Lobster season is a time to meet your neighbors! Those with fresh caught local lobster make friends in driveways and kitchens.
When midnight strikes, the flippers go on and masks hit the dark water. The season opens 12 a.m. on the Saturday preceding the first Wednesday in October. This year, that falls on Oct. 3, 2015. Dedicated lobster divers show up on the Friday night before the opener with big stories from years past.
The Del Mar dive community is small, and Del Mar is difficult to dive in bad conditions. When visibility allows, one great dive lies directly out from Powerhouse Park. If Del Mar’s visibility is bad, San Diego’s shoreline has other great places to dive. Look for rock, eel grass – and most importantly, crevices. Deep “V”s often hold large “bugs” (lobsters).
Some lobster seasons are better than others. Two seasons ago was tough. According to the California Department Fish and Wildlife (DFW), an average of 5.5 lobsters per lobster card were taken. Some local divers were upset at North County dredging projects that left visibility poor. The DFW reported 7.5 lobsters taken per lobster card last year – nothing compared to the 13 lobsters taken per card in the 2012 to 2013 season.
This year is predicted to bring warm water temperatures and currents from the South with El Niño.
Equipment required to free-dive for lobster is basic: fins, wetsuit, mask, snorkel, weight belt, gloves, dive bag and measuring device. Bring a light for night dives. High quality dive lights cast sharp, bright light and have a long battery life. Making 10+ feet dives is not difficult with hand-me-down boogie board fins.
Underwater life is mostly asleep at night, providing the adventurer encounters with many creatures that aren’t out during daytime, including sculpins, eels, horn sharks, and octopuses. Big bugs, having lived through a few lobster seasons, are wary of anyone’s spotlight and scoot backward into the closest hole. According to the DFW, it takes a lobster seven to 11 years to reach a legal size of 3.25 inches across the carapace (measured from behind the eyes to the end of the shell before the beginning of the tail).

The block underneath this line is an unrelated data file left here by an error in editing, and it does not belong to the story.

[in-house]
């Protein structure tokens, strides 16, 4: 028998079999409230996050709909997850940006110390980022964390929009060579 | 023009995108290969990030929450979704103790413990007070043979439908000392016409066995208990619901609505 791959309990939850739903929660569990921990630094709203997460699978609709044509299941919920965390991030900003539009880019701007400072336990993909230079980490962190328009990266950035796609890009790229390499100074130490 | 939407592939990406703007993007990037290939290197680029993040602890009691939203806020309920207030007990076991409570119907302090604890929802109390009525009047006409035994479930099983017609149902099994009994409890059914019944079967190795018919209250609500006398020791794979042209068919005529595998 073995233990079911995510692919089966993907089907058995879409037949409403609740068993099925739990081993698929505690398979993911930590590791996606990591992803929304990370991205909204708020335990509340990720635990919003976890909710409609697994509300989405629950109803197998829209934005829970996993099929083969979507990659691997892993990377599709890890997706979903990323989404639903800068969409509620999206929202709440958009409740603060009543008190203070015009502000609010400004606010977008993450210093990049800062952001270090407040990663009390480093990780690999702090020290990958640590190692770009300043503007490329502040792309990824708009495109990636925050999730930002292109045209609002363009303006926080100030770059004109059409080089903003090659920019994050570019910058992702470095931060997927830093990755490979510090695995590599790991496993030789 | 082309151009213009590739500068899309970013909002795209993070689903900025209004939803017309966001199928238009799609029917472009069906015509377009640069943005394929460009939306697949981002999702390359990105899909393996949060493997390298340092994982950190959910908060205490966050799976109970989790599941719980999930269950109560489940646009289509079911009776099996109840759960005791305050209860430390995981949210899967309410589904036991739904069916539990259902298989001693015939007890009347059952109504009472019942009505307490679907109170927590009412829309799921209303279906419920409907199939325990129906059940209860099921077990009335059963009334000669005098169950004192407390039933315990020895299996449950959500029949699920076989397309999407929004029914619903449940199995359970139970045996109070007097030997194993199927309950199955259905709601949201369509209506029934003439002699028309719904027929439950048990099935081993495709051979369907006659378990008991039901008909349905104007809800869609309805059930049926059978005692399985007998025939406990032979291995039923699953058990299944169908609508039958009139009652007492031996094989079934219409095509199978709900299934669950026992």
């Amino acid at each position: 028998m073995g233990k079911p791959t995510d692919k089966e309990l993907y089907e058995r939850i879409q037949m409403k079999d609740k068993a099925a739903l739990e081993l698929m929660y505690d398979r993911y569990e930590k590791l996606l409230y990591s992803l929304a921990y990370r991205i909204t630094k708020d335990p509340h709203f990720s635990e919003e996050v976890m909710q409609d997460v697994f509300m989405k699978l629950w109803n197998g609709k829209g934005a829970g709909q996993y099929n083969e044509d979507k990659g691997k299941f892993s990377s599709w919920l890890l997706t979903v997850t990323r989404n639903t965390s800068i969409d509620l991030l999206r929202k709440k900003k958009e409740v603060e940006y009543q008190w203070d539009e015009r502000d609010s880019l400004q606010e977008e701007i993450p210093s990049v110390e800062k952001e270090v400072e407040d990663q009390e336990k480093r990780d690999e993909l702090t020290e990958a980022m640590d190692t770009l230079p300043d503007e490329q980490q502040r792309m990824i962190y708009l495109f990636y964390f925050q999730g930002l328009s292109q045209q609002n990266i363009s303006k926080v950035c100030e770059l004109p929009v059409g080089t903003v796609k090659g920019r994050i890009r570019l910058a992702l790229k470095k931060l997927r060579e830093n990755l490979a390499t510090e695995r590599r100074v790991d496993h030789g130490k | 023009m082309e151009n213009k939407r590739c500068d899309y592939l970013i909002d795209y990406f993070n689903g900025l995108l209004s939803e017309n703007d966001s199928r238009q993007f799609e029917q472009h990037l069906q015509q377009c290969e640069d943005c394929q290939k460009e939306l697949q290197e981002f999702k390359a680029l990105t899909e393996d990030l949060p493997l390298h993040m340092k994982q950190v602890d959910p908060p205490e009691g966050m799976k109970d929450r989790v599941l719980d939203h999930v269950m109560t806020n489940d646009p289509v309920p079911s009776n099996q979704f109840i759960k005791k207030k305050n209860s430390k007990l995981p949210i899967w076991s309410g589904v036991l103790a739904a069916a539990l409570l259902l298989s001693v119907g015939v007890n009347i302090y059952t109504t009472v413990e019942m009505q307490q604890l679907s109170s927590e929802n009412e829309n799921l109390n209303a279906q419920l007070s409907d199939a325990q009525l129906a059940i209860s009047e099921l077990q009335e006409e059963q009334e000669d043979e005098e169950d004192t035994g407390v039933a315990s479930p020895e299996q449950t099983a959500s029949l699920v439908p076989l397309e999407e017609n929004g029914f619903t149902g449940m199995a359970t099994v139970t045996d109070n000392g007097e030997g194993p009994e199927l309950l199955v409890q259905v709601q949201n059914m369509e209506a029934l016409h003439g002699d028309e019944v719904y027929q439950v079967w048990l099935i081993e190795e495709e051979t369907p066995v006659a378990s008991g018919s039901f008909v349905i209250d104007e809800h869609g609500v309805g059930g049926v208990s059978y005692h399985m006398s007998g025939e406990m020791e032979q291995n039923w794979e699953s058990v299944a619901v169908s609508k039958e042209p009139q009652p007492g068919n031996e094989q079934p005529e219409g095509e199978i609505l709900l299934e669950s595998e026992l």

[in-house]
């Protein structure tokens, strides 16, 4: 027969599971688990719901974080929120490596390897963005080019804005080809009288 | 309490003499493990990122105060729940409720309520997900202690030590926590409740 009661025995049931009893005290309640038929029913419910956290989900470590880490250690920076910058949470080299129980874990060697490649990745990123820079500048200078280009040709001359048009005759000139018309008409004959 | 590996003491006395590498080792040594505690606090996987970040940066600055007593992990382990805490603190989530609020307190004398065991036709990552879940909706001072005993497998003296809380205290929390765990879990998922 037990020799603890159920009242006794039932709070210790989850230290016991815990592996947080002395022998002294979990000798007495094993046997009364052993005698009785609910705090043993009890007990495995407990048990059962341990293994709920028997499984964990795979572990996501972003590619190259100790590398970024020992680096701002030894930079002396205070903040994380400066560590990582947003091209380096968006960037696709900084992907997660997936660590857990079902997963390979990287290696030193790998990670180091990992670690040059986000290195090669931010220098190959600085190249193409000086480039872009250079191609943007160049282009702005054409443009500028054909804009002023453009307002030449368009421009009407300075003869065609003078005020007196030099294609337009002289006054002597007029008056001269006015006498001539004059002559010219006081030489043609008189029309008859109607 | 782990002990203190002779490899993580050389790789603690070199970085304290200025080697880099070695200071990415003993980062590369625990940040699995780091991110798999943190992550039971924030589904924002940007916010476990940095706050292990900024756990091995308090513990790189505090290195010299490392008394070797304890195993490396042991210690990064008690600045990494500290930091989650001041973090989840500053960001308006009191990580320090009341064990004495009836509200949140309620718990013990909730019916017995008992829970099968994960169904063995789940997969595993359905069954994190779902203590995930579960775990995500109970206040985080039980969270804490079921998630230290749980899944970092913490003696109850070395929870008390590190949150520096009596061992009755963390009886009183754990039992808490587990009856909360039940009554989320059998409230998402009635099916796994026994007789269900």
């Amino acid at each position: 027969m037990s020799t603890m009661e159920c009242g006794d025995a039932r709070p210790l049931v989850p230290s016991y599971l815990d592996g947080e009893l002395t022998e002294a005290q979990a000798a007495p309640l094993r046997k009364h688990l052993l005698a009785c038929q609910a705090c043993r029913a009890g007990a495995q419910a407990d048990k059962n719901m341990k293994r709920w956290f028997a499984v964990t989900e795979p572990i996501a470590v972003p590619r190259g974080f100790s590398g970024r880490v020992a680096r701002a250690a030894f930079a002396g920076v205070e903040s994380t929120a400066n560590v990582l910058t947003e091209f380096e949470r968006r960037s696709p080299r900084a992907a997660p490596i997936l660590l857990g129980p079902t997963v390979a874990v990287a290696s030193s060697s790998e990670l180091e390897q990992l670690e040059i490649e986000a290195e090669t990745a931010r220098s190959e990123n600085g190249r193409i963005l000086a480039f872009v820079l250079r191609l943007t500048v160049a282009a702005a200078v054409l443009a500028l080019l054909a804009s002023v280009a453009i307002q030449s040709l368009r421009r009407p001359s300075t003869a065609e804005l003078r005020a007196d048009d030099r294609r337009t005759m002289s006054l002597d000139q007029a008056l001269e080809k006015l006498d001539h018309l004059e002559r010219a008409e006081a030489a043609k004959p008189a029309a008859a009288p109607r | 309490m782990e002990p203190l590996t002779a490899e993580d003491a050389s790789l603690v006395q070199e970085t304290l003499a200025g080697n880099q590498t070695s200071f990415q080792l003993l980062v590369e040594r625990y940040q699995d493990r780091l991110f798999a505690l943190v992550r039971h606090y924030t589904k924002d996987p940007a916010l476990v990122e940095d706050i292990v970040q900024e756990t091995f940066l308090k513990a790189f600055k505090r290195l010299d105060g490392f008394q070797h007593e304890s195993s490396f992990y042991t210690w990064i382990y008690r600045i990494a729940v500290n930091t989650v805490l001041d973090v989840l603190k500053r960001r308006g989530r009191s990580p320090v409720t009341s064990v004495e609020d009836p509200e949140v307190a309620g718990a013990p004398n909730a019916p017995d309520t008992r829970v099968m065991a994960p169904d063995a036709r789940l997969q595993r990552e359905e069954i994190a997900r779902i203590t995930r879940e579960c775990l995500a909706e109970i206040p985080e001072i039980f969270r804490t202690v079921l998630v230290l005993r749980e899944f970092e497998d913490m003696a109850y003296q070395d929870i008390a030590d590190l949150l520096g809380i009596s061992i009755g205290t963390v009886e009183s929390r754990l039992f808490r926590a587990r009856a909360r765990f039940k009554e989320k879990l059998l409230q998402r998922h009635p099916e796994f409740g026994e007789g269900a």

The best way to pluck a bug off the rocks is to push the lobster down onto the rock and hold on tightly! Wait for the wave surge to pass before making your thrust. If the lobster doesn’t want to come out, try shining a light into its eyes from one direction while sliding a hand behind from the other. One touch of the antennae and it’s all over. The use of “tickle sticks” or hooked devices isn’t allowed in California.
Diving for lobster is highly regulated by the DFW. Game wardens are often seen roaming the bluffs, equipped with night vision technology. The basic rules are that a lobster diver must have purchased a fishing license and have properly completed a lobster report card prior to diving. He or she must have a measuring tool that measures exactly 3.25 inches in possession while harvesting lobster. Lobsters must be kept whole until ready for consumption. Make sure not to pull out shorts (even by a millimeter). Pursuant to DFW regulations, the recreational lobsterman may only have seven lobsters in the bag, fridge or anywhere else in their possession at any time.
Many lobster divers enjoy being generous with their catch, sharing with friends and neighbors when they reach their limit. Meet someone new this lobster season! Go to the beach on opening night, or bump into a neighbor and end up with a lobster in hand.